The drive between Toronto, Canada and Watertown, Mass. is a long one—especially long if you’re sharing the ride with your father, who you don’t get to see as often as you once did. The nearly 900 km (about 560 miles) of road gives plenty of time to catch up, so topics of conversation can vary drastically—from history to politics, community to personal anecdotes.
I’m not exactly sure how we got there, but at one point, my father recounted his chance meeting with Haig Varoujan, the late son of famed Armenian poet and victim of the Armenian Genocide Daniel Varoujan. During their meeting, my dad had asked if he had any memories of his father. Haig had responded that he had not even met him—that he was born after Daniel was taken away on the night of April 24, 1915, along with hundreds of other Armenian writers, intellectuals, politicians, and decision makers.
I then thought back to my elementary school days and remembered when we had put on a short play about that fateful night in 1915. The climax scene had Varoujan pleading to his pregnant wife to keep hope alive as he was forcefully taken away from his home by Turkish authorities. “You will name him Haig,” Varoujan said through the lips of my close friend who played him on stage. “You will name him Haig, so that he will remain Armenian.” This was Varoujan’s last act of defiance in the wake of the genocide that quickly ensued.
The memory of this fictionalized account of one of our literary giants, put on stage by twelve-year-olds, took on new meaning as our hours-long drive finally came to an end.
I had ignored my phone as much as possible during the car ride. After getting to our long-awaited destination, I looked down to my phone to see a flood of messages, e-mails, and news alerts that had come in over the past half hour.
“HDP members arrested,” read one text message.
“What’s going on in Turkey?” asked another.
“Is Garo [Paylan] OK? Do you have any info?” read the subject line of an e-mail written too hastily to have a body.
And sure enough, the news out of Turkey was true. At least 11 members of the Peoples’ Democratic Party (HDP)—including party co-chairs Selahattin Demirtaş and Figen Yüksekdağ—had been arrested in the middle of the night by Turkish authorities on trumped-up charges and baseless accusations. A targeted attack on left-wing political party, which runs on a platform of participatory democracy, minority rights, and equality for all; sentiments that are too hard to swallow for Erdogan’s AKP (Justice and Development Party) and Turkish authorities.
Soon after the news of the arrests began to spread, Armenian member of Turkish Parliament and member of the HDP Garo Paylan tweeted out the following (in Turkish): “We are living in 1915—today is April 24.”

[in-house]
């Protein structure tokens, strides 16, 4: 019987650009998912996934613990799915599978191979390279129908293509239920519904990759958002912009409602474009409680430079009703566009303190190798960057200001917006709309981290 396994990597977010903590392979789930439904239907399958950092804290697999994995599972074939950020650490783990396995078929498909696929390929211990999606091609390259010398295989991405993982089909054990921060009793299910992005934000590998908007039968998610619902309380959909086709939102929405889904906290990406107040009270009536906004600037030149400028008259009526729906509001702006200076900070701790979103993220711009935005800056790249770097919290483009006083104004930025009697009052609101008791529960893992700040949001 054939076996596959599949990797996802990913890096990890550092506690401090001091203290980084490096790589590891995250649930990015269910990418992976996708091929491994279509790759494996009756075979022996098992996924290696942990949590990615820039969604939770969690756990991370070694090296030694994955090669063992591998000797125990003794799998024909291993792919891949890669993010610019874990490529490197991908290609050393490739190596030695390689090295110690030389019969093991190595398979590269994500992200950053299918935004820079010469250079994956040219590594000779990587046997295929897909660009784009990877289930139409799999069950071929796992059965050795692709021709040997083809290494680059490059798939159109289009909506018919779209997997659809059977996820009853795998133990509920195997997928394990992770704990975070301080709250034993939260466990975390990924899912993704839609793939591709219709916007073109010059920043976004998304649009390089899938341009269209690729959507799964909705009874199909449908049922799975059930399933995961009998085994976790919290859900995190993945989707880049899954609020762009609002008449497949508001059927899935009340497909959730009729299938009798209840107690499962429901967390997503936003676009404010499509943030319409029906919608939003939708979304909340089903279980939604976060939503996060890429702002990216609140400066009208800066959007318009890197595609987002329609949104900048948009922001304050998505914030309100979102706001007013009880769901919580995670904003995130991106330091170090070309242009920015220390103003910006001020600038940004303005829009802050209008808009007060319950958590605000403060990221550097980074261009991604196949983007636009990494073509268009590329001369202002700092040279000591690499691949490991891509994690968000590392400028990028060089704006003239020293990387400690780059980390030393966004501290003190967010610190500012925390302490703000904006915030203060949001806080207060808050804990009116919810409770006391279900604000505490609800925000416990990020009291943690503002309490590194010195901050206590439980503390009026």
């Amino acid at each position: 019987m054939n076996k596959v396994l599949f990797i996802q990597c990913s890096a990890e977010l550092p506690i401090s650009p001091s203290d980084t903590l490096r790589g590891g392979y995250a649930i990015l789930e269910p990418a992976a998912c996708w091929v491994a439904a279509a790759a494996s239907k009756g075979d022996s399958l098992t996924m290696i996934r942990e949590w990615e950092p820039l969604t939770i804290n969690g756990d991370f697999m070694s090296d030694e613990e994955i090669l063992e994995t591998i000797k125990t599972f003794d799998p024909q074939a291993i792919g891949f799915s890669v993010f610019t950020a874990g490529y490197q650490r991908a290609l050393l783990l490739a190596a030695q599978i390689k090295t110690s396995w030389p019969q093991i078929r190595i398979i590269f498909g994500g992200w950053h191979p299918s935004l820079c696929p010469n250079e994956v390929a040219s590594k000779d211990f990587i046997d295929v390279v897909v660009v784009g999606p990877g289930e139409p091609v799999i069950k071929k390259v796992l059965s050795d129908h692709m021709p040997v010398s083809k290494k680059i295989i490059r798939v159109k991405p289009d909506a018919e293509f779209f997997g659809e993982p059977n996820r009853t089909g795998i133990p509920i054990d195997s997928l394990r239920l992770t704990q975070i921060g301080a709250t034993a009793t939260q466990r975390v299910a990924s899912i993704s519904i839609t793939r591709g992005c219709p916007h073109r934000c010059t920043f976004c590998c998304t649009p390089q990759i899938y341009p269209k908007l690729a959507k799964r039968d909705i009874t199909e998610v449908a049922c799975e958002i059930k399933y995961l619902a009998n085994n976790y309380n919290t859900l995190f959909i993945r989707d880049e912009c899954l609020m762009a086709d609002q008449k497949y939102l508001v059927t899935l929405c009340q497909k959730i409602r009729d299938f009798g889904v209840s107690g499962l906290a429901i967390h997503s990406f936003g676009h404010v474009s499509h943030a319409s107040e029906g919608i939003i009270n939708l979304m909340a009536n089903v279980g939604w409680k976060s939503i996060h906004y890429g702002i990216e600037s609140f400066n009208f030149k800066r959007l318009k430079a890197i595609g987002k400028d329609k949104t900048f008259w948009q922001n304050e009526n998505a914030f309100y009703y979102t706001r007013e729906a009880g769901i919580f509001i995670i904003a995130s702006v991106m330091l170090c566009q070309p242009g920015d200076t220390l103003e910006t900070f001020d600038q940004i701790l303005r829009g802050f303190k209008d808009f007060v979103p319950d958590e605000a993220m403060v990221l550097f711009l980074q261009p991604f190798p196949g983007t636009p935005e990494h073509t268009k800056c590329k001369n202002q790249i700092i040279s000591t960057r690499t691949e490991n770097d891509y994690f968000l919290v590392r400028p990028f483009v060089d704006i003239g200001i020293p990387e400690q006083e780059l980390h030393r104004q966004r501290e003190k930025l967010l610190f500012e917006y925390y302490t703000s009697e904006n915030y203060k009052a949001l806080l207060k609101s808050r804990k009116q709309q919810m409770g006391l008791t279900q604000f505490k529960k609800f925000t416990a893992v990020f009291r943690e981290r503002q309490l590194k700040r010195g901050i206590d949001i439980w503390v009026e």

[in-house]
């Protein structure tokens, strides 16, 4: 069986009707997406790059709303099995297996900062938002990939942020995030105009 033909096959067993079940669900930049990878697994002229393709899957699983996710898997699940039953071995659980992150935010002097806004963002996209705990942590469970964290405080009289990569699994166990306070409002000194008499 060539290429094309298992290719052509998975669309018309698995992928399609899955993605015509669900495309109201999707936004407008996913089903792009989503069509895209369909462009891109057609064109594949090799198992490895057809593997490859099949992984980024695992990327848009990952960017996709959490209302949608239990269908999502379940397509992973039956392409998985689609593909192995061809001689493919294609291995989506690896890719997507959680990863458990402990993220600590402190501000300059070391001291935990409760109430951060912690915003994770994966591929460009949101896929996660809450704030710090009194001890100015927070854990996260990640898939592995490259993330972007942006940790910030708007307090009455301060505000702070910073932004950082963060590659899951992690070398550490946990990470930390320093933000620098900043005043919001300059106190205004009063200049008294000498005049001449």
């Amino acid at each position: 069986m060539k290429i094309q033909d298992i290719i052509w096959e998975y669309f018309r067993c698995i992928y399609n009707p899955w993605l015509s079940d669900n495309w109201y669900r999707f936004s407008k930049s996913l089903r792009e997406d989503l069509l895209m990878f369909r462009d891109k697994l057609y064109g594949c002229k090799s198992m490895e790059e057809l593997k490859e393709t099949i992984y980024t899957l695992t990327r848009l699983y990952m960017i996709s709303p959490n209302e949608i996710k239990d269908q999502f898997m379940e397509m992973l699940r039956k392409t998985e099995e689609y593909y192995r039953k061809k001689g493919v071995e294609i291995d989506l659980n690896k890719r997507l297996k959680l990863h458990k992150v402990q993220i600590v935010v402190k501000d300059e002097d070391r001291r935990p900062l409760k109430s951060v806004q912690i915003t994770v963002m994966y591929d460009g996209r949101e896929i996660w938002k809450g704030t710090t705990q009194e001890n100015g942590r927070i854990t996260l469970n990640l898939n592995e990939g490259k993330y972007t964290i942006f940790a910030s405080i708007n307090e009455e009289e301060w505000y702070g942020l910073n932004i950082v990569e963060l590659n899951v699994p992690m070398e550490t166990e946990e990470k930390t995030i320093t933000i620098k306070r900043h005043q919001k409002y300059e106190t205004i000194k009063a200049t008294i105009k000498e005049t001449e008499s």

Though it was relieving to know that he was not a part of the arrested parliamentarians (at least not yet), Paylan’s tweet was eerily familiar and uncomfortably true.
Over a century has passed since the Armenian Genocide, but the law of the land in Turkey remains the same. Minorities are still persecuted, mass arrests are still a normal occurrence, and ultimately, the powers to be continue rule with a ruthless, dictatorial iron fist.
During an event in Belmont, Mass. last month, Paylan emphasized how nothing will change for the Armenians in Turkey unless Turkey becomes a democratic state. He said that in order for that to take place, all of the country’s minorities must care about each other and learn from one another. “To only care for your identity is a disease,” said Paylan during his talk.
It was with this conviction and understanding that Paylan and group of likeminded Turkish citizens including Kurds, and Turks established the HDP with the mission to fight for the rights of all minorities and to make sure all of their concerns are equally heard.
The Armenian party member may not have been arrested in last night’s round-up, but that hardly means we were left unscathed. The arrest of the multiple HDP members—each representing different minorities and sectors of Turkish society—should only motivate Armenians around the world, no matter where they live, to speak up against the injustice in Turkey, so that it may one day change for the better.
A little over a century ago, Varoujan’s act of defiance was to name the son he never met Haig so that “he may remain Armenian.” Today, a century later, we must be defiant by not accepting the hateful discrimination that takes place against other minorities at the hands of the Turkish government.
Caring only for our Armenian identity in a country so desperate for democratic change is counterproductive. While we must take example from Varoujan and stay committed to our roots, we must also learn to speak out against all injustices in Turkey. Only then may we pave the way for a better tomorrow—not only for Turkey, but for the world.